13 October 2013, 14:23

Arafat poisoning claim proven – media

Ясир Арафат Ясер Арафат

A British medical journal has revealed a sensational report endorsing the claim that Yasser Arafat, the longtime Palestinian leader, was poisoned with highly radioactive polonium.

According to The Lancet, Swiss scientists conducted a radiological test that found abnormal levels of deadly Polonium-210 in Arafat’s blood, urine and saliva, which is de facto proof that the founder of the Palestinian national administration was killed by poison.

The official cause of the Nobel peace prize winner's death was allegedly a cerebral hemorrhage he suffered on November 11, 2004.

A Swiss study of Arafat’s belongings and clothes in 2012 revealed traces of Polonium-210. The Institut de Radiophysique in Lausanne, France, later confirmed that the Palestinian leader had been exposed to lethal amounts of the radioactive element.

A French court used these findings to open a case on Yasser Arafat’s poisoning. His body was exhumed on November 27, 2012 following a request from Arafat’s wife, Suha Arafat.

The samples were distributed between Russian, Swiss and French experts who were to check them for radioactive substances.

Yasser Arafat was the chairman the Palestine Liberation Organization (PLO), leader of the PLO’s political party Fatah, Palestine’s commander-in-chief and President of the Palestinian National Autonomy, a long litany of titles that identified Arafat as a leading figure in the region and globally.

Arafat was a very controversial politician who evoked both positive and negative sentiments. For some  he was a peacemaker and leader, for others, a terrorist or traitor. His personality cult began to wane after his death, but it won’t vanish any time soon, since Arafat remains a symbol of the Palestinian fight for statehood.

Contrary to popular belief, Arafat’s rivals within the PLO would have won more from his death than Israel. Many experts on the Middle East share the opinion that Israel would have hardly profited from killing the ailing Palestinian leader.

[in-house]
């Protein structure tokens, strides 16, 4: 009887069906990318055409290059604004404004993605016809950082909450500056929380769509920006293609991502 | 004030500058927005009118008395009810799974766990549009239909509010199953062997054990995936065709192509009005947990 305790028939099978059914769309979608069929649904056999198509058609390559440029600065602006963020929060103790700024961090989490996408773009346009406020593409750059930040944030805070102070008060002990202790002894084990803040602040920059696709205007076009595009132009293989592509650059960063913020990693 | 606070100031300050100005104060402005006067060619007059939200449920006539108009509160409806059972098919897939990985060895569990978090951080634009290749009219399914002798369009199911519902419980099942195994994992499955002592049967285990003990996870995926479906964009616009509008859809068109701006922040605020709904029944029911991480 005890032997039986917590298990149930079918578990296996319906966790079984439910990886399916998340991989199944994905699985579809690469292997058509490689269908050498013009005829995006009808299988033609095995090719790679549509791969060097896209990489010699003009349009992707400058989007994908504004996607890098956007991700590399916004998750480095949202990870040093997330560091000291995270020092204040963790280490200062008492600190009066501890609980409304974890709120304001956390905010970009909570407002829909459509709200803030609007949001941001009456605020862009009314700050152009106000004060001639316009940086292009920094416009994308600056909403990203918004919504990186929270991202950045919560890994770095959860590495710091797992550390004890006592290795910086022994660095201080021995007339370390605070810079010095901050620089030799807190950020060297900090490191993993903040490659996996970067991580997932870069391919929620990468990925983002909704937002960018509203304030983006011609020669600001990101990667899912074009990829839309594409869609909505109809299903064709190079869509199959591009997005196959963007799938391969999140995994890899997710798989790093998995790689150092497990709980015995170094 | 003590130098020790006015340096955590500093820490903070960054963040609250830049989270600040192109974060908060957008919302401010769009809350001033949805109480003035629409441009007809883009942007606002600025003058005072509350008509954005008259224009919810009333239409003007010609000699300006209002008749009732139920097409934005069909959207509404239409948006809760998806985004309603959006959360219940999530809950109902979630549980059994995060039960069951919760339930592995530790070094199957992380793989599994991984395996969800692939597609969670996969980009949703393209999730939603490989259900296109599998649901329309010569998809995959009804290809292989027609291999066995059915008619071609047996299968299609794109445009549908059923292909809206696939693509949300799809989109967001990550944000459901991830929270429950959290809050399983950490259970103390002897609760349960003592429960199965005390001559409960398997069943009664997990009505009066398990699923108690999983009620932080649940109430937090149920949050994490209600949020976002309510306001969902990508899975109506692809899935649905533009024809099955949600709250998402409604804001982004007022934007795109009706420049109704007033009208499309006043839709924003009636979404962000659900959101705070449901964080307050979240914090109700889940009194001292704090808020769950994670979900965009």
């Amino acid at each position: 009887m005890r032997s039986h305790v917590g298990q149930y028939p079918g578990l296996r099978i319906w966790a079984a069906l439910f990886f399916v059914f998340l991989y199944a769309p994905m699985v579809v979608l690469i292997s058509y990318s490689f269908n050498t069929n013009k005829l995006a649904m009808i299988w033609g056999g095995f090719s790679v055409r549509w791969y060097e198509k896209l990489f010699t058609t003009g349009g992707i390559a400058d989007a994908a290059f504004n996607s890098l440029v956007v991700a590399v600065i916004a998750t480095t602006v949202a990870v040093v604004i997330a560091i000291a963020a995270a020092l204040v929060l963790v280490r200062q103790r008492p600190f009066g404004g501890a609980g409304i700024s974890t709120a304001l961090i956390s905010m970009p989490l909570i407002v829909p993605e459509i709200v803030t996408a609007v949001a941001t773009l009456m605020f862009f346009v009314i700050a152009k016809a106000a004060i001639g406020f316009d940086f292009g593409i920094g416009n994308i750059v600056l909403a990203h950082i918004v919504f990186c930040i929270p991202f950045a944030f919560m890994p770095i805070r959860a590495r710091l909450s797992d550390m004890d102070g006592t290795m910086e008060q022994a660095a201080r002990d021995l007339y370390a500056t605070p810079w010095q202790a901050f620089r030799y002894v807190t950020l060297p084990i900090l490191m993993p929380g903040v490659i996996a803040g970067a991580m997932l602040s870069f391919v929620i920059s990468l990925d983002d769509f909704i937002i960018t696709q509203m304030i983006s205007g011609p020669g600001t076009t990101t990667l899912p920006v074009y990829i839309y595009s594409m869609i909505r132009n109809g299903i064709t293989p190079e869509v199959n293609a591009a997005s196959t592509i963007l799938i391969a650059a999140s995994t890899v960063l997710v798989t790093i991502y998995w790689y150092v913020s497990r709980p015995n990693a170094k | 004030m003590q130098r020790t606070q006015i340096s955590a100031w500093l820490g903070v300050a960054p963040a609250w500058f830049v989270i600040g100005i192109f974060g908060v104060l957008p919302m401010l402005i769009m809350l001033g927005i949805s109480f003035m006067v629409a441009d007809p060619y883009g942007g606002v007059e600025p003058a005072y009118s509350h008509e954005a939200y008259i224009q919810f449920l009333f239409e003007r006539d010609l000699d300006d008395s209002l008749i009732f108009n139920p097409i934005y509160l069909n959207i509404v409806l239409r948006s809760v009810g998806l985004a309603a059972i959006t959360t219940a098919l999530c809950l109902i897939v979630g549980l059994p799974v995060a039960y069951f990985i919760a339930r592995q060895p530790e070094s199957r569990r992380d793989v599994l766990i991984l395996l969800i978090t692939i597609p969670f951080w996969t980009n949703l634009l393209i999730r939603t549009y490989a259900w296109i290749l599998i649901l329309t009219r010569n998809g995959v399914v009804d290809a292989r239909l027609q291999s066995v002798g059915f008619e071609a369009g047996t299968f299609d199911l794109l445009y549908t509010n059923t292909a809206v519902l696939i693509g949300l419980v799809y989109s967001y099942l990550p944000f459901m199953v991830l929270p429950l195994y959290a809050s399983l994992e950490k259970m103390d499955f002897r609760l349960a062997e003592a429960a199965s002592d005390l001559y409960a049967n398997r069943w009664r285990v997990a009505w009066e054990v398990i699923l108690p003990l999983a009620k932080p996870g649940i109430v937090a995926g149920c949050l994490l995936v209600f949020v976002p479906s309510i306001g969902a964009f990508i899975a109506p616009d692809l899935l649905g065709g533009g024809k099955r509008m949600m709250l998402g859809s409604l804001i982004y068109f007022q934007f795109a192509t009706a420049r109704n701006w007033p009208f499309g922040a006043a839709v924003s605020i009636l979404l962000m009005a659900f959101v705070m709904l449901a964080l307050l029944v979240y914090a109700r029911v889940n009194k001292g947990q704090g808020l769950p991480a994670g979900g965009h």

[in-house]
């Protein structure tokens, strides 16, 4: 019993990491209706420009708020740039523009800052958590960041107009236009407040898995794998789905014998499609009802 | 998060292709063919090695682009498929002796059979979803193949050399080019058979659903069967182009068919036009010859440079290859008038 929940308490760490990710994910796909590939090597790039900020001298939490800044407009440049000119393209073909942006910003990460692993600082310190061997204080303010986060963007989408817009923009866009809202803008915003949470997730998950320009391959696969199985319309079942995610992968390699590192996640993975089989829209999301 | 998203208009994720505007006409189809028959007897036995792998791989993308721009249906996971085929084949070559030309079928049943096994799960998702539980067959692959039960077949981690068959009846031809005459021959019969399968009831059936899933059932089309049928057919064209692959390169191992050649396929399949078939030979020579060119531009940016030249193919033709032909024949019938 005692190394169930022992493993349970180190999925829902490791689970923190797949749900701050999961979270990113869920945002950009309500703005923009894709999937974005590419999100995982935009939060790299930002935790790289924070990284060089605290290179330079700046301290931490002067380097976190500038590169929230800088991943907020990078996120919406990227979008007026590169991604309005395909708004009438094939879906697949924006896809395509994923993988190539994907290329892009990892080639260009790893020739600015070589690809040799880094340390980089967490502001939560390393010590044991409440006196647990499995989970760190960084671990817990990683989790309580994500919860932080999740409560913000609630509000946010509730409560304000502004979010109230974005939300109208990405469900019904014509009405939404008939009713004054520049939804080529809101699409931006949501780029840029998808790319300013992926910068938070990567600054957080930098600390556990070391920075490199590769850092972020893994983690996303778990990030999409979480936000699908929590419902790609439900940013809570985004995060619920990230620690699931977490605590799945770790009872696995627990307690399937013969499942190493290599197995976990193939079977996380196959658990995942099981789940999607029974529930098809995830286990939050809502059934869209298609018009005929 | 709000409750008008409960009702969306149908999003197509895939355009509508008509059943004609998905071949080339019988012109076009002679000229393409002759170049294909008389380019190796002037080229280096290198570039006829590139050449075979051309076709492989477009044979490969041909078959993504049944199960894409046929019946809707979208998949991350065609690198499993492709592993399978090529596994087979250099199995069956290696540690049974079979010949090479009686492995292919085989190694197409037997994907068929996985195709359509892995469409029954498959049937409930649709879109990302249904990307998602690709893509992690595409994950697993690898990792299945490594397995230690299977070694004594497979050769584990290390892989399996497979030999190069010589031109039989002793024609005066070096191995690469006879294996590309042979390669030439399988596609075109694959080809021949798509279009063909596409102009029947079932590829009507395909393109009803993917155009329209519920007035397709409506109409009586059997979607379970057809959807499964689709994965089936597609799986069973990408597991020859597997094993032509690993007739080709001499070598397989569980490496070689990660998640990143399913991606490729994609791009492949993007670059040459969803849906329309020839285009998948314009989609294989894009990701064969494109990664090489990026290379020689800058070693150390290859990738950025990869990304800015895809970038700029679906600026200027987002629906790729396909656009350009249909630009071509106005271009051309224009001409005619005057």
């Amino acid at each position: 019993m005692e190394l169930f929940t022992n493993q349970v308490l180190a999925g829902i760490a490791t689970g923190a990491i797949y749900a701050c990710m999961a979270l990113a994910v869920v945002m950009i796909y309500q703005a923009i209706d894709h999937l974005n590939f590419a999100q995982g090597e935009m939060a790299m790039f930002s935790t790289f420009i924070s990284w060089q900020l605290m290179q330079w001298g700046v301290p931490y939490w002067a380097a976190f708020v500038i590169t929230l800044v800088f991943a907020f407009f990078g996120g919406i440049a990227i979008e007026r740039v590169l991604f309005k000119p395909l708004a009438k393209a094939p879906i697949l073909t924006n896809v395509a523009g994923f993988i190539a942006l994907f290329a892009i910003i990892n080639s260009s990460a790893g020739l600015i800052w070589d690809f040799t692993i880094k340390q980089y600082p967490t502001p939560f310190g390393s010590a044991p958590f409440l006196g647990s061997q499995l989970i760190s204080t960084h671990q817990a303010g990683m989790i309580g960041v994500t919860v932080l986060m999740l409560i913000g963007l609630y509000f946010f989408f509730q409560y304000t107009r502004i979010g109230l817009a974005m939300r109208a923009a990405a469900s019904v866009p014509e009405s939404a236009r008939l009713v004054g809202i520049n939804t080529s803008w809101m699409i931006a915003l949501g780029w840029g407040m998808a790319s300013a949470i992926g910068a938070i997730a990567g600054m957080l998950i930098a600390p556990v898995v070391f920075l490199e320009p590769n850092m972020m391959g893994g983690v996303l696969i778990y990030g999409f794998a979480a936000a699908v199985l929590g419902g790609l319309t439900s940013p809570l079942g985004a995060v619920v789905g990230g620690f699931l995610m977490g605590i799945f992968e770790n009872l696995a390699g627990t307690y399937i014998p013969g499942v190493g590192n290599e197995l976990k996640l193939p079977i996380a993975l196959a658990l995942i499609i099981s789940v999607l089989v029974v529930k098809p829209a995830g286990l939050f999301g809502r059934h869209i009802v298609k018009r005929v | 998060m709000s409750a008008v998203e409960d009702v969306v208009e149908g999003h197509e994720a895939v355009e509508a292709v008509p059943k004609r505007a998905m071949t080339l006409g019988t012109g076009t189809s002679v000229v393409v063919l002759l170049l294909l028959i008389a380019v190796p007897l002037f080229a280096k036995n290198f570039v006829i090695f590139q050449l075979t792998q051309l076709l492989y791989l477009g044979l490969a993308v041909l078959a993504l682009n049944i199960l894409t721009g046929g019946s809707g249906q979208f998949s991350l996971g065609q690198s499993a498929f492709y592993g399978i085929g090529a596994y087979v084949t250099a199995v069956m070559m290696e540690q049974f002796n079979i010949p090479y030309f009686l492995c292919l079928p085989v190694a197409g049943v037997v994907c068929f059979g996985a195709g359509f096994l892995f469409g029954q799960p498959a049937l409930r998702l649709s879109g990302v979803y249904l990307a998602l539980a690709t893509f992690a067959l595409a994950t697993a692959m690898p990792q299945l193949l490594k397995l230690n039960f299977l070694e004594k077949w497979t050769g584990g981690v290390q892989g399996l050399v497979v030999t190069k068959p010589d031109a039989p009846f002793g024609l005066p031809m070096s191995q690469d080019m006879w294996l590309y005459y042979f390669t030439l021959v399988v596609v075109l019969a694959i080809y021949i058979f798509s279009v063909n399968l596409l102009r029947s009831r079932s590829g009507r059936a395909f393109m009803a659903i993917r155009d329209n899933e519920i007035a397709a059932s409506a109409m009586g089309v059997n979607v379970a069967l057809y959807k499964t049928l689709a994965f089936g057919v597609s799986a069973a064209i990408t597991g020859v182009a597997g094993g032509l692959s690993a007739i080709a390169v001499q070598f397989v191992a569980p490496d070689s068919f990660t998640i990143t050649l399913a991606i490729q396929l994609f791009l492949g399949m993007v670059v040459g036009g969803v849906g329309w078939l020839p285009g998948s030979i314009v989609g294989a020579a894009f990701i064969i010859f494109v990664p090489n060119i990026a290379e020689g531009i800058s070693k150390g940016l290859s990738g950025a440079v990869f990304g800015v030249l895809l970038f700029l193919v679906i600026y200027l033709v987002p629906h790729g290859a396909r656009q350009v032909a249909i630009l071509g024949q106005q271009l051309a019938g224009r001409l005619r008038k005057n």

Yevgeny Satanovsky, president of the Russian-based Middle East Institute, earlier told the Voice of Russia: “Arafat’s wife Suha was the first to suggest poisoning and accuse the Palestinian leadership, in particular Abu Masen [Mahmoud Abbas], of murdering him. The accusations came on the heels of his death and I think she knew what she was talking about. At the end of his life, Arafat started removing his close allies who attempted to negotiate with different sponsors, including Gulf monarchies, where Palestine would head after Arafat’s death".

"These talks proved fatal for Faisal Al-Husseini, the nephew of Jerusalem’s grand mufti. To let Arafat live meant to put your own life at stake. So, I can readily believe in his poisoning, but Israel had nothing to do with it. There was no reason for them to poison Arafat. The effort was simply not worth it. They could have eliminated him much more easily in any other way”.

The killing record of the highly toxic radioactive element Polonium-210 dates back to the death of former KGB spy Alexander Litvinenko, a Russian immigrant and protégé of Russia’s tycoon Boris Berezovsky, who was allegedly poisoned in London in 2006.

Swiss scientists studied the traces of Polonium on Litvinenko’s belongings and compared them to the samples from Arafat’s possessions that were contaminated to an estimated lethal level by this radioactive element. A spokesman from the Lausanne institute, Darcy Christen, told the Voice of Russia: “We found Polonium-210, and it didn’t come from natural sources, but I’d like to stress that we never suggested poisoning as a possible cause. We only stated the presence of hazardous substances on Arafat’s clothes. Arafat’s widow has turned to a French court and it’s up to them whether to initiate a case”.

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